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Comment: emitter of a FET? (Score 1) 85

by YesIAmAScript (#49479367) Attached to: Researchers Design a Self-Powered Digital Camera

In figure 3 Q1 is drawn as a FET (and the circuit implies it is one) but they refer to the "emitter" of it when speaking of the drain.

And obviously the goal of high resolution is counter to needing large cells to capture charge for harvesting.

The design would seem to imply that the device cannot be self-starting. That is, if it runs out of charge, it has no way to activate the harvesting and get it self running again. Ah, I see in there it say they had to start with a charged supercap.

It's still an interesting experiment.

Comment: it doesn't matter (Score 1) 100

The other countries already do this. And no, the US doesn't like it. No one does.

Every country expects their laws to be followed and considers them supreme to all others. If a law is broken in the US, the US expects to be able to subpoena the evidence even if it is in another country. And other countries feel the same way.

Comment: yeah, why does it say look that one up? (Score 1) 53

by YesIAmAScript (#49423209) Attached to: Back To the Future: Autonomous Driving In 1995

The 486DX2 was unquestionably the most famous chip of its era.

Some other notes:

The DX ran at multiple speeds, there was a 50MHz DX which was much faster than a DX2 for some things since it had a 50MHz external bus instead of 33MHz like the DX2/66. It was too pricey though. The DX4 (really 3x) ended that argument anyway and Pentium was also quick on the scene.

The turbo button craze started with the 286, where it would often toggle 8/16 MHz. It indeed was huge in the 386 days.

Comment: why does the poster thing this helps VP9? (Score 1) 68

by YesIAmAScript (#49362591) Attached to: Another Patent Pool Forms For HEVC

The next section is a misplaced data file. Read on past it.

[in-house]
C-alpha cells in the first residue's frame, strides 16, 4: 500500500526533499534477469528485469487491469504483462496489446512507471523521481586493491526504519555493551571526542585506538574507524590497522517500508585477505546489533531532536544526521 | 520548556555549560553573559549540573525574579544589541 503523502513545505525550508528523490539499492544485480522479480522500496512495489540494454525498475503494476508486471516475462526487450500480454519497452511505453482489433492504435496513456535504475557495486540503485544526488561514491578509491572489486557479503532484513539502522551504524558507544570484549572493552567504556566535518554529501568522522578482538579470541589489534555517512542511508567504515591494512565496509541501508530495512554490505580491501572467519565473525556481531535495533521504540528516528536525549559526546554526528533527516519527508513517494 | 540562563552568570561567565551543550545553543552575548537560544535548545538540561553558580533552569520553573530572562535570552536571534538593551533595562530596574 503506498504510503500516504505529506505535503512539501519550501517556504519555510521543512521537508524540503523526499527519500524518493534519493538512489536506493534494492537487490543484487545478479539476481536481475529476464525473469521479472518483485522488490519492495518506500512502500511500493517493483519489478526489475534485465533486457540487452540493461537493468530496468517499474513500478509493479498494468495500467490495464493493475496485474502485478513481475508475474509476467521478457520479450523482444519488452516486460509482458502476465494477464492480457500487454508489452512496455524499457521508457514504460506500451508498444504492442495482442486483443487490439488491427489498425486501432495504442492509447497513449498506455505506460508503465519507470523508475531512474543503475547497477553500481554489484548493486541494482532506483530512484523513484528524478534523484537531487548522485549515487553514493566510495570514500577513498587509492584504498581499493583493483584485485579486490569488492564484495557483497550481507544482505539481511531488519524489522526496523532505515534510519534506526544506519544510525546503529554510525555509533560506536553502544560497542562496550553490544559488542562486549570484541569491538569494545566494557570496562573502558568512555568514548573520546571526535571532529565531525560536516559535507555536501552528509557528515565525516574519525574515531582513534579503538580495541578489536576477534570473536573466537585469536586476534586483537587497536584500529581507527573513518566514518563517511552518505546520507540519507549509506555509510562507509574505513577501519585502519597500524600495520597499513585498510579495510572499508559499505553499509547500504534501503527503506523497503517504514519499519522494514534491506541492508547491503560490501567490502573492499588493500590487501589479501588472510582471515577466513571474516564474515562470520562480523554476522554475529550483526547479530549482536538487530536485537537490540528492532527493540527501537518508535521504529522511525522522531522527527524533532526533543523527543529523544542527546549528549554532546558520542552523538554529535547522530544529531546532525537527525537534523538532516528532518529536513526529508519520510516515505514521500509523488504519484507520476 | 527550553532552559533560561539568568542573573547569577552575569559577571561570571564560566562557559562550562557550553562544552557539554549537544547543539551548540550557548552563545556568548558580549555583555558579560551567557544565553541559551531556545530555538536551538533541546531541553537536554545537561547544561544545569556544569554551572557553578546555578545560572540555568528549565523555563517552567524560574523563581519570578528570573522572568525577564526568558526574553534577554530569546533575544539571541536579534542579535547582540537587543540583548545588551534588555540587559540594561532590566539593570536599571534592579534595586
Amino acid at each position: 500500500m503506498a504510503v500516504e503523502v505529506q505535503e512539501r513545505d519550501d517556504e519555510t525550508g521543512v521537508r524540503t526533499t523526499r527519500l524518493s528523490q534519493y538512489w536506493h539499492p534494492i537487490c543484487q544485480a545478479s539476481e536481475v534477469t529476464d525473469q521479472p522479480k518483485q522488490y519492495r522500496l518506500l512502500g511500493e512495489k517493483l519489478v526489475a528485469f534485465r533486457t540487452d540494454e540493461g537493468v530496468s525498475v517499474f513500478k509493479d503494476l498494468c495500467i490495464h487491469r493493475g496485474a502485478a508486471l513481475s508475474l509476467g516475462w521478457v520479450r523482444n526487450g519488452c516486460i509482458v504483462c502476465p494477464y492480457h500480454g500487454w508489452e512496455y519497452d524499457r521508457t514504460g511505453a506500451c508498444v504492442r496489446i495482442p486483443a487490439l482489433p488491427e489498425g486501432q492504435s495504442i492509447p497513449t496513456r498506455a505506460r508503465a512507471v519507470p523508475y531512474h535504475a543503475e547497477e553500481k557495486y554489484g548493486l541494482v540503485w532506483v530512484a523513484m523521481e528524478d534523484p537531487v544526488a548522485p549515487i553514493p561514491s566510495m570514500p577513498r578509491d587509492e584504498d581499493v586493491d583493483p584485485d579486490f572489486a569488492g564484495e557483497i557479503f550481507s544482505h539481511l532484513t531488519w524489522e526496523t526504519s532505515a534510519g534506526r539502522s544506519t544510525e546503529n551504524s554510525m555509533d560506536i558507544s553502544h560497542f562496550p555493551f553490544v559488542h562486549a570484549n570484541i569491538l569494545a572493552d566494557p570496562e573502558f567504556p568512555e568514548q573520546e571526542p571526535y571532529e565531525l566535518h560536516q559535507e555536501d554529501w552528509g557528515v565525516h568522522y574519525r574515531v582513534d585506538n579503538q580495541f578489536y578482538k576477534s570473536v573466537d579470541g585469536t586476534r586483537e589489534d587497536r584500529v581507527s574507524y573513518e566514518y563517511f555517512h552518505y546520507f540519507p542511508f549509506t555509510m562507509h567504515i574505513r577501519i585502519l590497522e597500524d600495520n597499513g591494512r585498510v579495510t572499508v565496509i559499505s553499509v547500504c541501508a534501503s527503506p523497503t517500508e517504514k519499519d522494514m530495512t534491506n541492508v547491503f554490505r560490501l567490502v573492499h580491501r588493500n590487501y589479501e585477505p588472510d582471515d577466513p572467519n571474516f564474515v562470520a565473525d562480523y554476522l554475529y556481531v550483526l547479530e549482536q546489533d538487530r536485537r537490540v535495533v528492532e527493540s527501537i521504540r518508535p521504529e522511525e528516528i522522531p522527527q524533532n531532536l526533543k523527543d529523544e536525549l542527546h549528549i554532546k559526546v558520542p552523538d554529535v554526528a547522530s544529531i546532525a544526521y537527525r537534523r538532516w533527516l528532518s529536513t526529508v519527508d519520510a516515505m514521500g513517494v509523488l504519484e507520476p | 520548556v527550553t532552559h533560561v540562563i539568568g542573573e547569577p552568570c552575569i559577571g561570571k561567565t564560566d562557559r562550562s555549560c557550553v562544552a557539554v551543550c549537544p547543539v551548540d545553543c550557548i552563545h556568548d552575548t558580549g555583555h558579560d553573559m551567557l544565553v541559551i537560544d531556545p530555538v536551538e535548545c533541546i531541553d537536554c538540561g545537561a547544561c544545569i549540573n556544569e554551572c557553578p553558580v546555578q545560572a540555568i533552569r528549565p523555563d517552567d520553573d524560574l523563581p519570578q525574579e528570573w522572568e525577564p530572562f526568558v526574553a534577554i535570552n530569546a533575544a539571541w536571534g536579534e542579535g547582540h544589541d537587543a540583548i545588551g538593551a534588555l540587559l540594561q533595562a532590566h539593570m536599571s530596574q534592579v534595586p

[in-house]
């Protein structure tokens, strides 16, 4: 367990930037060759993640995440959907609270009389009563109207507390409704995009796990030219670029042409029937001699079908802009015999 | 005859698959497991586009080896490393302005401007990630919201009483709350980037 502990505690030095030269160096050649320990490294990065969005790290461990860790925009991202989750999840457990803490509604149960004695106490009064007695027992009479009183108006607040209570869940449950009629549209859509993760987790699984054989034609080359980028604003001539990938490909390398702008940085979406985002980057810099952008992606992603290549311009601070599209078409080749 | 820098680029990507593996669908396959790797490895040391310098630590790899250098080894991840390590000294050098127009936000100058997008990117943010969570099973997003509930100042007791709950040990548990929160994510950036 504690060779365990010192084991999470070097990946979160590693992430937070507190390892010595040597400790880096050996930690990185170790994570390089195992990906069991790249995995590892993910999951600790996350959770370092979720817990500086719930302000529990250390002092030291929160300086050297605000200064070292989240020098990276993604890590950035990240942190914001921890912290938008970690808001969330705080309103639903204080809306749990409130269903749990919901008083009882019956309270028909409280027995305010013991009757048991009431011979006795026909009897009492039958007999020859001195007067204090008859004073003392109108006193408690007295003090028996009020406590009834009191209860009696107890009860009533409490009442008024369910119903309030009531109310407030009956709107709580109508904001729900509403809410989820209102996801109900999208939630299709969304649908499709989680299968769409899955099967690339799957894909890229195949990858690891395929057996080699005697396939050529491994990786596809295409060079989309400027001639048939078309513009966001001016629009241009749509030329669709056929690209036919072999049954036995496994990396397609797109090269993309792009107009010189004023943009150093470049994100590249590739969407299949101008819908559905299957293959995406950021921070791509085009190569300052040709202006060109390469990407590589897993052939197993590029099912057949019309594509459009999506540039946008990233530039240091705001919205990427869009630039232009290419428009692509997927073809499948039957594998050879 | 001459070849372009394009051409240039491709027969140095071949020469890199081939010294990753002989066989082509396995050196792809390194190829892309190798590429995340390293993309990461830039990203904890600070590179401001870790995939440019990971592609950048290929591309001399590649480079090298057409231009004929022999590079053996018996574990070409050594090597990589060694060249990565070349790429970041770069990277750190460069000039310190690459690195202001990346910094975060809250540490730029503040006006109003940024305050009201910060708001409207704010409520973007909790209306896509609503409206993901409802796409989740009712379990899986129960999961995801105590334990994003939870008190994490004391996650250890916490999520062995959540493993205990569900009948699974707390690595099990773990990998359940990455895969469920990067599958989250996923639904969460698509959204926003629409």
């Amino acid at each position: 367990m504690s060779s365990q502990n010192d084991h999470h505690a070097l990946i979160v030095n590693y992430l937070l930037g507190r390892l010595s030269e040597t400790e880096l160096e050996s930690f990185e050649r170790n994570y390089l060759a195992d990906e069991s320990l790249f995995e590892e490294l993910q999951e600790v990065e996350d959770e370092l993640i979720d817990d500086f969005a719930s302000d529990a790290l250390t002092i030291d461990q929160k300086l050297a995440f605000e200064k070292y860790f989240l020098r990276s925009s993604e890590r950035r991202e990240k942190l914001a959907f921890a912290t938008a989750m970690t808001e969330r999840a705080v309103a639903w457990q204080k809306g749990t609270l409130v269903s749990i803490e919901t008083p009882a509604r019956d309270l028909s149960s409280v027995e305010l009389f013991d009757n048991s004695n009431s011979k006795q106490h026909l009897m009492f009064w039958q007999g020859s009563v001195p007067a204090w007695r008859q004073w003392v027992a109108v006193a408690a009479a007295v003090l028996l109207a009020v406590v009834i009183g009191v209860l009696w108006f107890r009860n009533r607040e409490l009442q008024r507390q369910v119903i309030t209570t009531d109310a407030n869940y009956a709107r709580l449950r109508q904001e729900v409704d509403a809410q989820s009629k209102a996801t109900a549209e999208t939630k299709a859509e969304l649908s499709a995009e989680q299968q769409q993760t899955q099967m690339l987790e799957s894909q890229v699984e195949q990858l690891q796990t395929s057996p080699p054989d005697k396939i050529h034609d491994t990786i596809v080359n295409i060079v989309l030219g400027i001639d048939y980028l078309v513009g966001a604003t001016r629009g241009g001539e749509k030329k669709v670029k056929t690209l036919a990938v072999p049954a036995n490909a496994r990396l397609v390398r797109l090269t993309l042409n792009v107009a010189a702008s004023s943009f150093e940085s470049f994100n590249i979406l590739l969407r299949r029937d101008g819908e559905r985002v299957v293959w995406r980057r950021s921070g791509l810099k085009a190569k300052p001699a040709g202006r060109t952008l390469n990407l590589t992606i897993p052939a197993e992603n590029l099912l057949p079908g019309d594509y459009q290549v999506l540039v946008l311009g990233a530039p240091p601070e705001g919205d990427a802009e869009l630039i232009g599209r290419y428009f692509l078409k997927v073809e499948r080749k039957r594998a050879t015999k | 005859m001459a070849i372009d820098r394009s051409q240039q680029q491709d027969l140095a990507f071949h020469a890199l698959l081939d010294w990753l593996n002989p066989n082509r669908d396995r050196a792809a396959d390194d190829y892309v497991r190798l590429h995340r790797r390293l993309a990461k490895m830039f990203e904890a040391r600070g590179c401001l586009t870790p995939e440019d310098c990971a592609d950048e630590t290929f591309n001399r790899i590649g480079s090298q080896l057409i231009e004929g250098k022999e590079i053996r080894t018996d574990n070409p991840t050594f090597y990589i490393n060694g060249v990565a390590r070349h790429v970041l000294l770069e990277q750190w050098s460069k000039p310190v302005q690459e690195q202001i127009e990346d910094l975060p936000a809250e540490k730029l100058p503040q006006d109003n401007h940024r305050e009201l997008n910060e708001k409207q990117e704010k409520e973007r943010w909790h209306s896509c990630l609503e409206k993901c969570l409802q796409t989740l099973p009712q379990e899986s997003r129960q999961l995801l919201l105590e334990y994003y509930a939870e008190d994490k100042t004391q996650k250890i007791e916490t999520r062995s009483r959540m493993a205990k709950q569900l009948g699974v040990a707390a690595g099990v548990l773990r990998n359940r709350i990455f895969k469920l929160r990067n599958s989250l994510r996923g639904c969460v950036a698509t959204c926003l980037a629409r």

How do you call VP9 royalty-free in the same article as the rest of this info.

There is not currently a patent pool for VP9. That doesn't mean it's in a better position than HEVC, given there could be a "freelance" patent pool for VP9 any day now.

Any standard which becomes successful attracts leeches. VP9 is no exception.

Comment: actually, NSFNET came after that (Score 5, Informative) 318

And the government created that too. And the government decided eventually that confining the internet to just academia (as the NSFNET was) didn't make sense so they closed down the NSFNET and the main links changed to be commercial instead of government paid.

This period you speak of where the ARPANET was the backbone for a network that was generally used never existed. The NSFNET started out around 1987 and you didn't see any real commercial use of the internet until the early 90s. Even CIX (ANS) came in 1991 with the help of the NSF. After Congress (including Al Gore) passed legislation pushing the NSF to repeal its restrictions on commercial use you saw significant commercial uses take off.

Today's internet is in no way an unintended consequence. It may not have been paid for by the government, but they did design and develop it and were well aware of the possibilities beyond academia.

Comment: Semantics-wise, you're off base here (Score 1) 156

The Chinese government officially recognizes both knock-offs and counterfeits. Counterfeits are illegal. Knock-offs, which merely look at lot like the other item but do not try to pretend to be it, are legal.

These are knock-offs and are legal. The fake Rolexes you speak of are counterfeits and are illegal even in China. Of course, the law is unevenly enforced there.

Comment: yes, I do. (Score 1) 156

I'm not quite sure how some people delude themselves as much as you do.

The maker of this watch has too much to lose by making fakes in their factories. They would be killing the golden goose.

I'm sure there are some counterfeits which are really just "night production". But to assume this is the case in all cases and here is a failure to really put much thought into it.

Have you read the reviews of the fakes?

http://mashable.com/2015/01/08...